Fossil fuel industry, Chamber of Commerce, and other PFAS users

Big Oil and Gas is another prominent industry lobbying on PFAS regulation. PFAS bills that hold polluters accountable could impact the industry, given recent reports suggesting that PFAS have been used in hydraulic fracturing (fracking) fluid (see Q & A below).51Horwitt, Dusty. Physicians for Social Responsibility. “Fracking with ‘Forever Chemicals.’” July 2021 at 3 to 6; Horwitt, Dusty and Barbara Gottlieb. Physicians for Social Responsibility. “Fracking with ‘Forever Chemicals’ in Ohio.” September 2022 at i; Horwitt, Dusty and Barbara Gottlieb. Physicians for Social Responsibility. “Fracking with ‘Forever Chemicals’ in Texas.” February 2023 at i to ii. reports from lobbyists for top oil and gas companies (BP, Chevron, ConocoPhillips, ExxonMobil, and Shell) that mention PFAS total $67 million in lobbying expenditures from 2019 to 2022. They identify several bills including the PFAS Action Act. The industry’s lobbying arms are similarly engaged. Reports from the American Fuel & Petrochemical Manufacturers (AFPM) and the American Petroleum Institute (API) that mention PFAS total $11.8 million and $17 million in lobbying expenditures, respectively.


What Do PFAS Have to do With Fracking?

Both the AFPM and the API joined a U.S. Chamber of Commerce-led coalition letter in 2022 that publicly declared opposition to using the EPA’s Superfund program as a solution to accelerate PFAS cleanup. Other notable members include the American Apparel and Footwear Association, the America Forest & Paper Association, the National Cattlemen’s Beef Association, and the Plastics Industry Association.52U.S. Chamber of Commerce. [Press release]. “U.S Chamber-led coalition opposes CERCLA designation for PFAS, encourages other solutions.” August, 26, 2022. These trade groups represent industries that may be impacted by PFAS legislation, given that PFAS is found in textiles, paper products, livestock, and plastics.53Gaines (2022) at 13 to 17; Mikkonen (2023) at 1 to 2. Collectively, lobbying reports from these groups that mention PFAS bills and issues represent $317 million in lobbying power from 2019 to 2022.

Other notable industries with records of lobbying on PFAS bills include those from the electronics industry such as Intel, Texas Instruments, and the Semiconductor Industry Association, possibly because PFAS is used in electronics production. Broader manufacturing trade groups such as the National Association of Manufacturers also lobby on PFAS, likely because PFAS appear across a variety of industries and products.54Gaines (2022) at 2 to 17. PFAS have also been found in plastic bottled water, including from major corporations like Nestlé,55Chow et al. (2021) at abstract; Felton, Ryan. “What’s really in your bottled water?” Consumer Reports. September 24, 2020. which has also lobbied on PFAS. In addition, the Airports Council International-North America has lobbied on PFAS and represents the commercial airport industry, which continues to use PFAS-containing firefighting foam given the lack of alternatives certified by the Department of Defense.56Airports Council International-North America. “About ACI-NA.” Available at Accessed August 2023 and on file with FWW; Salvatore et al. (2022) at abstract and 984.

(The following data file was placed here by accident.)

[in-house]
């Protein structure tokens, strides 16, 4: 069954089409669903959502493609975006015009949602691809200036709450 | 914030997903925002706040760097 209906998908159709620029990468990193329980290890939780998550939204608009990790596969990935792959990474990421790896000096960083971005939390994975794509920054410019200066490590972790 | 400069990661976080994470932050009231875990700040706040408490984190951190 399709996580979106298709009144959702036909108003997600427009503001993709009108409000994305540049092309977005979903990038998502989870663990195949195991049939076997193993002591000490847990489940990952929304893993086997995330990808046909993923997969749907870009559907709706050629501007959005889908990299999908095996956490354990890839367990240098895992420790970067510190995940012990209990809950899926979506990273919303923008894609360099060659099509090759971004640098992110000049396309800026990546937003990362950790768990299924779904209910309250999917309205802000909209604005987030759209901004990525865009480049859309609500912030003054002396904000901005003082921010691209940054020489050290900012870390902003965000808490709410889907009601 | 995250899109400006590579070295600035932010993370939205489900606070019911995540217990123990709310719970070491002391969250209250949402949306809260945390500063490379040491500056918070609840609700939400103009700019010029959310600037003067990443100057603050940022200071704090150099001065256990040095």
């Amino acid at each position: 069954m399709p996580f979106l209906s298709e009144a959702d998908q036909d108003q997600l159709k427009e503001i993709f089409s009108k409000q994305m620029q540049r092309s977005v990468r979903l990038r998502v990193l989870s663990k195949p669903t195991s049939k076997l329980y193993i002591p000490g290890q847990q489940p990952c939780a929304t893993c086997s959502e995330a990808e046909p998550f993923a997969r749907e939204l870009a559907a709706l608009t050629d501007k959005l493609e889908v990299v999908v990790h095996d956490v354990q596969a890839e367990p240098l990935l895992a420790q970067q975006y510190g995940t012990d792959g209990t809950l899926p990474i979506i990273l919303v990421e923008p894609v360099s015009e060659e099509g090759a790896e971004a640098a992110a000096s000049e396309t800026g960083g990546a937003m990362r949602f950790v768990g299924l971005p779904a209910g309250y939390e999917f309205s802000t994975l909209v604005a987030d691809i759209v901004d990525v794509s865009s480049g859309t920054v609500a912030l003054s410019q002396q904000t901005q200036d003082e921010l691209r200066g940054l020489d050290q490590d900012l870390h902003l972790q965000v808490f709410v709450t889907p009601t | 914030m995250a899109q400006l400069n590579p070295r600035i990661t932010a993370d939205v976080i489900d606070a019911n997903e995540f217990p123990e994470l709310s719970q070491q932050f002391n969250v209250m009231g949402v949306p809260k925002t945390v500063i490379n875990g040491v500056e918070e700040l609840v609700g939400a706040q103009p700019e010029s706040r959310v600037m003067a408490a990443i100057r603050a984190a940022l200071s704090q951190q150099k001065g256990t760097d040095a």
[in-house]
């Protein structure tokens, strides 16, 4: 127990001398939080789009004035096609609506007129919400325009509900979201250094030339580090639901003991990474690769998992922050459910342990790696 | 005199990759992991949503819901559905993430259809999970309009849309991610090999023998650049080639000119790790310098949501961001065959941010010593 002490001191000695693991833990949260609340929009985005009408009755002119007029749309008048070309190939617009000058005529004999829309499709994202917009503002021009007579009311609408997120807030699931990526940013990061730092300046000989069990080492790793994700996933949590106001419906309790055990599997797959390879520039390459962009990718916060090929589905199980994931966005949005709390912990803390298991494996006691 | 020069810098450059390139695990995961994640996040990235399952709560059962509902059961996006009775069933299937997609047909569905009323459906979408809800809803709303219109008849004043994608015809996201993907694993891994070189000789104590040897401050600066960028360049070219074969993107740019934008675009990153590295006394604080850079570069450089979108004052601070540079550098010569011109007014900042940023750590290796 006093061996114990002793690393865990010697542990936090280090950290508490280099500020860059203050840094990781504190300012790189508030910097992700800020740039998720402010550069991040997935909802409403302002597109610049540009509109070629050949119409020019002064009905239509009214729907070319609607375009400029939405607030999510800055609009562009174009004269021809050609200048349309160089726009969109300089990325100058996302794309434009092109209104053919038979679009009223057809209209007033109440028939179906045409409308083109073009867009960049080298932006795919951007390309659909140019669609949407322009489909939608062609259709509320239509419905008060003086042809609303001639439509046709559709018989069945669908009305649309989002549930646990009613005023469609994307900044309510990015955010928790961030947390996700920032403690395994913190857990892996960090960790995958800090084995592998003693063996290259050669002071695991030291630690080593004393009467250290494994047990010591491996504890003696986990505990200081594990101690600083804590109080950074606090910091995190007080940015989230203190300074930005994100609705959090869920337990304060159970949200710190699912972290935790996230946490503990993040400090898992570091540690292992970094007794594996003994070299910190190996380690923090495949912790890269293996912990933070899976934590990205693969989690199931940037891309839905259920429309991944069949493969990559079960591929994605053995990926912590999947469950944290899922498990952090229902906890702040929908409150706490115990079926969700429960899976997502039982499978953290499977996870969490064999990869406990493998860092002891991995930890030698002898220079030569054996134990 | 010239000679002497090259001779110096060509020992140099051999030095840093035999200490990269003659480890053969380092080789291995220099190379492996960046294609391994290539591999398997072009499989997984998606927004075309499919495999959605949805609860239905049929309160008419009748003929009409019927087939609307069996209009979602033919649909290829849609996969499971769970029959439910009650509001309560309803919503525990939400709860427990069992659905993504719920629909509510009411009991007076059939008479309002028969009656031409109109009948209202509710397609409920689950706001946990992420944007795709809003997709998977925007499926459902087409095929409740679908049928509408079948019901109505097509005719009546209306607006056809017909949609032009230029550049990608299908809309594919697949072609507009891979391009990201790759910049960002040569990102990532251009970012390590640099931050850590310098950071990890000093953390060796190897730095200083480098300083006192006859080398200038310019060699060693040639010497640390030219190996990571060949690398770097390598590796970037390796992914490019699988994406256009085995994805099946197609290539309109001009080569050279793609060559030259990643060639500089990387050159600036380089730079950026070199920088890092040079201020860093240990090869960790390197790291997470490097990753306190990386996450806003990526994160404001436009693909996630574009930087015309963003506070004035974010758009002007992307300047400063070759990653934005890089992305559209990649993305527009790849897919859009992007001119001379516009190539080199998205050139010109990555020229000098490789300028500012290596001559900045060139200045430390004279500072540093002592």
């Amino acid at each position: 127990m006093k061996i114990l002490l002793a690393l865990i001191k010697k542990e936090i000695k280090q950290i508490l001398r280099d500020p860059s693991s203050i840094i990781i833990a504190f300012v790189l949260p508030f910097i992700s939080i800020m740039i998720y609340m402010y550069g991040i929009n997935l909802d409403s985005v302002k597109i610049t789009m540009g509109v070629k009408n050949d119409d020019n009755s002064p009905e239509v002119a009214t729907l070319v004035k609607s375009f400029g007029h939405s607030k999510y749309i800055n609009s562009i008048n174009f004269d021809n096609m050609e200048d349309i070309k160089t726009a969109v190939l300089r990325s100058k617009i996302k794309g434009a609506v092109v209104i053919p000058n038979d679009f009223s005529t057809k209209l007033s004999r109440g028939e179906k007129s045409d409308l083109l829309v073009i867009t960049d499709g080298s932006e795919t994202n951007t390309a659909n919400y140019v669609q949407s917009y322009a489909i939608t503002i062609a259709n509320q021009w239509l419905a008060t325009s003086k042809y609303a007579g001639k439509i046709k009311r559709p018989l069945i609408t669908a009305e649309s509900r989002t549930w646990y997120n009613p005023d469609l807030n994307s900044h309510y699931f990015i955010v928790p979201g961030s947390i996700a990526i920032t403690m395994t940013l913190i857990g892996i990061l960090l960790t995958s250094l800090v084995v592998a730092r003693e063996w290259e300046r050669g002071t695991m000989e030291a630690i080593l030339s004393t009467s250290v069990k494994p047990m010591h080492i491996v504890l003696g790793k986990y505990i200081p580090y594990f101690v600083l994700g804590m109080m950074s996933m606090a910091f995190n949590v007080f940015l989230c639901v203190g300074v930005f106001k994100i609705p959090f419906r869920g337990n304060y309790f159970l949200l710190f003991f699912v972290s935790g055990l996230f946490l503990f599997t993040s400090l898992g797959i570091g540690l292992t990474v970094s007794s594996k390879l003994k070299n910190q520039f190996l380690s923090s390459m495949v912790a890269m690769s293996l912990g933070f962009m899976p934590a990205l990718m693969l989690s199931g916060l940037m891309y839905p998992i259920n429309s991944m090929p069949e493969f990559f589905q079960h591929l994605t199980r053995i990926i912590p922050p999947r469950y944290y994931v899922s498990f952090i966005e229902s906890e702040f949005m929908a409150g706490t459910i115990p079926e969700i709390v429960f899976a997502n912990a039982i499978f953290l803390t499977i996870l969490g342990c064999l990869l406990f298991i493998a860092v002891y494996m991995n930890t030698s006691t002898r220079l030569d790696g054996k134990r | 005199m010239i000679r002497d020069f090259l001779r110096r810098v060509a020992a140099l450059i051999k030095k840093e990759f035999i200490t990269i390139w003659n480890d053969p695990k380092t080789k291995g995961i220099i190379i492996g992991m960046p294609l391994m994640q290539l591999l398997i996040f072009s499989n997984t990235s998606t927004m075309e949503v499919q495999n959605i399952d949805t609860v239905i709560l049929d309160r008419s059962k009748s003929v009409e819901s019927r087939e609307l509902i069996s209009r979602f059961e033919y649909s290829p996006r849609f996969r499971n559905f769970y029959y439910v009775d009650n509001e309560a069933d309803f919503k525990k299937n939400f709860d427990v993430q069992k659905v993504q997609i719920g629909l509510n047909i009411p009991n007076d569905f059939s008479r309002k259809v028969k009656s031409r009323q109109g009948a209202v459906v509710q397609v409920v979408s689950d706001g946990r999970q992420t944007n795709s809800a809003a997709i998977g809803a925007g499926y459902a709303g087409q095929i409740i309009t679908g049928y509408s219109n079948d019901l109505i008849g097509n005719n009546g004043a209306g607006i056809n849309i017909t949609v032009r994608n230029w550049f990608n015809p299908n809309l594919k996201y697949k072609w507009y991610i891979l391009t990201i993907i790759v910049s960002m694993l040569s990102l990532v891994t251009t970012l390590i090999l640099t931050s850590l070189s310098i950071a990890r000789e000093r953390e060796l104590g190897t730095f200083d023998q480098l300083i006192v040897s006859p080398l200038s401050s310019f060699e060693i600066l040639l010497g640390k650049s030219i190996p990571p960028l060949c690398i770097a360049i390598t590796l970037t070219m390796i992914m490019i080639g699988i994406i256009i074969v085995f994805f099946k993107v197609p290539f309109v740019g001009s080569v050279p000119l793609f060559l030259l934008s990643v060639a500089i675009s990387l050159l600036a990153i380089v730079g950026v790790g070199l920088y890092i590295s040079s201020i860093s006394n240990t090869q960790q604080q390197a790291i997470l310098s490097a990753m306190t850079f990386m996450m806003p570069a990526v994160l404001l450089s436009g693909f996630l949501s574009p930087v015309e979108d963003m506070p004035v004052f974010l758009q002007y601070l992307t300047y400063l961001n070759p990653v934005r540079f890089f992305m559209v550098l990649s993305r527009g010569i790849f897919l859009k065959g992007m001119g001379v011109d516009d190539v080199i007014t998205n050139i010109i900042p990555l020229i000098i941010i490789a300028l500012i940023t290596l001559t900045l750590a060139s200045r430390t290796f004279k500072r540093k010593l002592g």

Campaign contributions

In addition to federal lobbying, pro-PFAS entities have contributed to political campaigns of members of Congress. The time period 2019 to present has spanned three Congresses with rotating parties in control of the House and Senate. Campaign contributions to members of both the Republican and Democratic parties have been significant and were possibly a contributing factor in significant PFAS legislation being blocked.

For example, an amendment to the NDAA for fiscal year 2021 would have classified two widely used PFAS as hazardous substances under the Superfund program, effectively holding PFAS manufacturers liable for contamination and cleanup costs. While Senator Thom Tillis (R-NC) has supported bipartisan efforts to strengthen PFAS regulations, he cast the vote that killed the amendment. That same day, Tillis pocketed $1,000 in contributions from DuPont’s political action committee (PAC), followed by $3,000 from Honeywell’s PAC five days later.57Perkins (2021); Cama, Timothy. “Dem challenger says Thom Tillis sold out on PFAS.” E&E News. October 6, 2020.

Tillis is no stranger to campaign contributions from PFAS manufacturers and users; from 2019 to 2022, he received at least $89,500 in campaign contributions from PFAS manufacturers, the ACC, members of the U.S. Chamber of Commerce coalition opposing Superfund status for PFAS, and fossil fuel companies. 

The comprehensive PFAS Action Acts of 2019 and 2021 passed the House in their respective years. The bills were then referred to the Committee on Environment and Public Works, where they effectively “died” in committee, never receiving a vote on the Senate “H.R. 535 — PFAS Action Act of 2019.” Available at Accessed August 2023; “H.R. 2467 — PFAS Action Act of 2021.” Available at Accessed August 2023.